By Peter Sullivan - 11/01/11 10:51 PM EDT
If staffers and tourists hurrying down the west staircase outside the House chamber were to look up, they’d be confronted by the steady gaze of a Native American chief. The same figure stares at the backs of the Senate’s workers and visitors turning out of the third-floor elevators near the upper chamber’s seated galleries.
The chief’s name is Beshekee, or Buffalo, and two busts of him adorn either end of the Capitol. According to the Office of the Senate Curator, Buffalo sat for the first bust during an 1855 visit to Washington to negotiate a treaty with President Franklin Pierce to sell Ojibwa land in Minnesota to the U.S. government for $1 million.
Meigs liked the busts so much that he decided to order a marble version of Buffalo for the Senate wing from sculptor Francis Vincenti. Meigs wrote in his journal, “Vincenti is making a good likeness of a fine bust of Buffalo. I think I will have it put into marble and placed in a proper situation in the Capitol as a record of the Indian culture. 500 years hence it will be interesting.”
Meigs was not the only one impressed with the sculpture.
“Buffalo himself was much delighted and loved to come sit for it,” said Associate Senate Curator Melinda Smith. “Buffalo was pleased with the process and the result.”
Three years later, in 1858, Joseph Lassalle, the Capitol bronze shop’s foreman, used Vincenti’s clay model to sculpt a bronze bust of Buffalo, which became the House’s version.
“One can speculate that the marble bust was so well-received that they decided to make another,” said House Curator Farar Elliott.
Buffalo’s feathered headdress, ornaments suspended from his slit ears and his piercing gaze testify to this chief’s importance and magisterial presence.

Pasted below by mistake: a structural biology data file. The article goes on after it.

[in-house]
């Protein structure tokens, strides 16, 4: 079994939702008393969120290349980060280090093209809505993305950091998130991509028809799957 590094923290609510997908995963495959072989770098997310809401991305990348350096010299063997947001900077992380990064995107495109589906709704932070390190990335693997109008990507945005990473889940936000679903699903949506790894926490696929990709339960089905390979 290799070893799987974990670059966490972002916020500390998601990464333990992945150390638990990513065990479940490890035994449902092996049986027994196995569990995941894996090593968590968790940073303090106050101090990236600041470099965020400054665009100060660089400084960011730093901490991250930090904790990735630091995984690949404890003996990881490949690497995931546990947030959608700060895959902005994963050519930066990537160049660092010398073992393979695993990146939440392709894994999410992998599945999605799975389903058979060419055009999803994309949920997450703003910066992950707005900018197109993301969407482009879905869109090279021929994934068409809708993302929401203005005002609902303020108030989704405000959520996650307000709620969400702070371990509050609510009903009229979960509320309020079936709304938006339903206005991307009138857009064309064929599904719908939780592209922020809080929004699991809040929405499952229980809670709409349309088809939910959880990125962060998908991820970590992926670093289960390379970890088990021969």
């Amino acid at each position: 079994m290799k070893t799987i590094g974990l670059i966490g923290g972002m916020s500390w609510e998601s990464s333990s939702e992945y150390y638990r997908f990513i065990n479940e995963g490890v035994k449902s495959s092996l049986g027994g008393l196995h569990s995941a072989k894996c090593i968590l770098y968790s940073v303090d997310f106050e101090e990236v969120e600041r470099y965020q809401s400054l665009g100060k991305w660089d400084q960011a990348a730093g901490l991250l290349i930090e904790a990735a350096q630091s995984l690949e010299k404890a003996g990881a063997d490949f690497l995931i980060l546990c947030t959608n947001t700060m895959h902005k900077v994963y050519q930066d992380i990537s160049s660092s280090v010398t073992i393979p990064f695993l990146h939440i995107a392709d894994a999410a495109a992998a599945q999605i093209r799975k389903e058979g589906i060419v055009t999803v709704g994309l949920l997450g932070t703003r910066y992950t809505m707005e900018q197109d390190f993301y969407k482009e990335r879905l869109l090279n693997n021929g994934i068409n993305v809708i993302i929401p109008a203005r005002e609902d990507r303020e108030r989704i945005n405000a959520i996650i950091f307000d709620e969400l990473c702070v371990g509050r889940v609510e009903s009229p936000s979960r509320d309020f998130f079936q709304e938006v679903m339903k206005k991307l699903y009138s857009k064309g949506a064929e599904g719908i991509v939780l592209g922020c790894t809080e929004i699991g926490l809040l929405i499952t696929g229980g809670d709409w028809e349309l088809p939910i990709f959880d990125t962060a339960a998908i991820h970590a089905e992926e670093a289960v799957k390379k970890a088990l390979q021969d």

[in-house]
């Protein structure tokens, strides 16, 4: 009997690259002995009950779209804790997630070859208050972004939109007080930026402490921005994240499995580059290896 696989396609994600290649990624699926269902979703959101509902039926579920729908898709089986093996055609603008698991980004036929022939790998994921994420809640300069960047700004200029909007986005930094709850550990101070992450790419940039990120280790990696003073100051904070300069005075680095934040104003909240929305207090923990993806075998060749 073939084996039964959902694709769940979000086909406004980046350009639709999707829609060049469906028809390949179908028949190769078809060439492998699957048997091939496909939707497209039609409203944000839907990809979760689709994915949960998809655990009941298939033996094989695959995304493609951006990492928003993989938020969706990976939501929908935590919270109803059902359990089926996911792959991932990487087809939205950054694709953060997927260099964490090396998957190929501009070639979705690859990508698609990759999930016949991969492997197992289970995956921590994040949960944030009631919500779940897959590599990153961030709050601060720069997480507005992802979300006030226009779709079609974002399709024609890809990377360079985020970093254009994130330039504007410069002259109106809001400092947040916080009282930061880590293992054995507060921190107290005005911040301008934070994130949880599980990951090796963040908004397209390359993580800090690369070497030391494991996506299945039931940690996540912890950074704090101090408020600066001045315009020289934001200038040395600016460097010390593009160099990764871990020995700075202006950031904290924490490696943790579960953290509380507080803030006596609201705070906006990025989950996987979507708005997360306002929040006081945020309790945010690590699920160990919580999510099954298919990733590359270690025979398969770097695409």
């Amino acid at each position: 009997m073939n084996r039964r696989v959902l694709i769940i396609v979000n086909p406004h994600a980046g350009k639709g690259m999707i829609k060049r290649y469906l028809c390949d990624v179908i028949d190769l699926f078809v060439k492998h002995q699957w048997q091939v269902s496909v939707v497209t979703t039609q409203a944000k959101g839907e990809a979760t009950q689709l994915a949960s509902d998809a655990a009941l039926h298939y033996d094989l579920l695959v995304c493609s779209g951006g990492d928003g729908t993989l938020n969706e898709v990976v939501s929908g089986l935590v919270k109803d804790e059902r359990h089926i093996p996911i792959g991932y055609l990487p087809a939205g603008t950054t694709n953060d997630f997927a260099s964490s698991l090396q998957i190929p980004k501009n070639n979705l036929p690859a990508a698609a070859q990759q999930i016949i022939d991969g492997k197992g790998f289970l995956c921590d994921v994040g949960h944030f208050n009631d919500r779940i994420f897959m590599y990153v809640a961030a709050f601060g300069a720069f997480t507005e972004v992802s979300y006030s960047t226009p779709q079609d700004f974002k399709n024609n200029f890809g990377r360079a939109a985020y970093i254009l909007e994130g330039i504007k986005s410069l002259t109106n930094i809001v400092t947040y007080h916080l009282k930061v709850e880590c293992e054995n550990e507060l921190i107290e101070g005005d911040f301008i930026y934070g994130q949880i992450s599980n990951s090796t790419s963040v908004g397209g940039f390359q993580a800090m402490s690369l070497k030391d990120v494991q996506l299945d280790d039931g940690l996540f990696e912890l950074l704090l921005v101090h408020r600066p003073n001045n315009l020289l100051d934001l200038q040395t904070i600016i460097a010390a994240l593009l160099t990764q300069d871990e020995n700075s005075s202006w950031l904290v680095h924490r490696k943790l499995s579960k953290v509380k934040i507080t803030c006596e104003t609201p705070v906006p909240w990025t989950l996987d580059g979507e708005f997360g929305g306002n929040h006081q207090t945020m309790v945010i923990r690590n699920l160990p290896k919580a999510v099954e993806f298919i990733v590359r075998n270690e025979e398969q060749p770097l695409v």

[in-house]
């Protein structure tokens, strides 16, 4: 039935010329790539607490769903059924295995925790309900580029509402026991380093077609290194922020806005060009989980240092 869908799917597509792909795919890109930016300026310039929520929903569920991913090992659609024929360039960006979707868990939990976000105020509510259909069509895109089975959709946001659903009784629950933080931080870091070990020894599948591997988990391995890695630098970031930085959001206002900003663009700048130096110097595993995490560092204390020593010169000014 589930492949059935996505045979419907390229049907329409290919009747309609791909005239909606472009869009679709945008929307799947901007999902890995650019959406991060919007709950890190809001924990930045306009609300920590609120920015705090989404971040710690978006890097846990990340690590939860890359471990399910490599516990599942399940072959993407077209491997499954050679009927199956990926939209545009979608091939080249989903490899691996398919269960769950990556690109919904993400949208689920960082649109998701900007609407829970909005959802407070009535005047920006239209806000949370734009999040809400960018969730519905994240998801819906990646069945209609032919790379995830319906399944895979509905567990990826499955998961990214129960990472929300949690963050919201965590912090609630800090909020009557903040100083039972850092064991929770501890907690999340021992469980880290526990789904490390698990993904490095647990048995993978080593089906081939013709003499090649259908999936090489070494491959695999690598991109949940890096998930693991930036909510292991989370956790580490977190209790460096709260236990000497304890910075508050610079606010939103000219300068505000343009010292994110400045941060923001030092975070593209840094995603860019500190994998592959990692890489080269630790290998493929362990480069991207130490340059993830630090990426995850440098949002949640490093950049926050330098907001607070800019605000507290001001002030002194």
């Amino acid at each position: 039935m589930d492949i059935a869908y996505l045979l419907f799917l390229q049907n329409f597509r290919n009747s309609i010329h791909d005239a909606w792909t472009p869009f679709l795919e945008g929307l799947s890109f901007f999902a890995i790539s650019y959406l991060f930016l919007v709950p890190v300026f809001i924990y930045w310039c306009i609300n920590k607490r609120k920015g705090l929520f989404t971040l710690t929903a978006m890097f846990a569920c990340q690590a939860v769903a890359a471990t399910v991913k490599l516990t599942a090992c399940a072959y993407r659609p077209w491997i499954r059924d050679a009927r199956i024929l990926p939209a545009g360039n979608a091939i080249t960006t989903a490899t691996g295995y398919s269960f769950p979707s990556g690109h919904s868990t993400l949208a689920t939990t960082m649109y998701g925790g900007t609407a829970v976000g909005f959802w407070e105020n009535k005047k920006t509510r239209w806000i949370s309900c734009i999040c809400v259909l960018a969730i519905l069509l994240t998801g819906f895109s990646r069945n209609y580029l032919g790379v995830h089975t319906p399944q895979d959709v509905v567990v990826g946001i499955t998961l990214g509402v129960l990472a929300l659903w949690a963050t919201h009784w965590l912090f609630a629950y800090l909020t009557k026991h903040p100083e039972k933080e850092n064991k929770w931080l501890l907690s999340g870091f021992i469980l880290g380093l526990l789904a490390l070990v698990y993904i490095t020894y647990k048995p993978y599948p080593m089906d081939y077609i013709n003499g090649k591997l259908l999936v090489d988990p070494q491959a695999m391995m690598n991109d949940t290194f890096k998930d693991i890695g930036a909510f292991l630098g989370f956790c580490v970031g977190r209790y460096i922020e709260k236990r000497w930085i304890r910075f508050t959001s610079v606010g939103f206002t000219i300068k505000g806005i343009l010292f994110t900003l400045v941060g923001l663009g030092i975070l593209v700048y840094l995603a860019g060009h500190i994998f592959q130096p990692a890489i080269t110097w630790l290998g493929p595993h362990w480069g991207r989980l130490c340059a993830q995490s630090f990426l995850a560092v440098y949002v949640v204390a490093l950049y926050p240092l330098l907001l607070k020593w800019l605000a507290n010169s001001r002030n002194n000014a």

While art depicting Native Americans can be found all across the Capitol complex, these busts stand out because they capture the strong leader that was Buffalo.
“These busts are not of a generic Native American but an individual Native American,” Elliott said. “These are examples of specific people in the same way that we have a bust of [Revolutionary War French general the Marquis de] Lafayette, another foreign dignitary.”
“It’s executed from life and best reflects him as an individual,” Smith said.
In contrast to these busts of a powerful individual, Capitol art depicting generic Native Americans include a figure atop the old House clock, now on display in the Crypt, and the Rotunda painting “Landing of Columbus,” showing Native Americans peering out from behind trees at a resplendently clad Columbus.
More recently, art depicting specific Native Americans in a favorable light has been added, particularly in the Capitol Visitor Center. A 2000 sculpture there by Dave McGary shows Chief Washakie, a renowned warrior and accomplished peacemaker who negotiated for the preservation of more than 3 million acres in Wyoming, in elaborate splendor with a flowing feather headdress and spear in hand.
A 2005 statue by Benjamin Victor, also in the Capitol Visitor Center, shows Sarah Winnemucca, a spokeswoman and translator for the Nevadan Paiute tribe, holding a book. Winnemucca was also known for being the first Native American woman to write a book.
Additionally, members of Congress have brought Native American art from their home states to decorate their offices. The office of former Senate Majority Leader Tom Daschle (D-S.D.) was particularly well-known for the large South Dakotan headdress on the wall.
Art: Two busts of Beshekee
Location: The Capitol’s second story, outside the House floor; the Capitol’s third floor, by the Senate visitors’ galleries.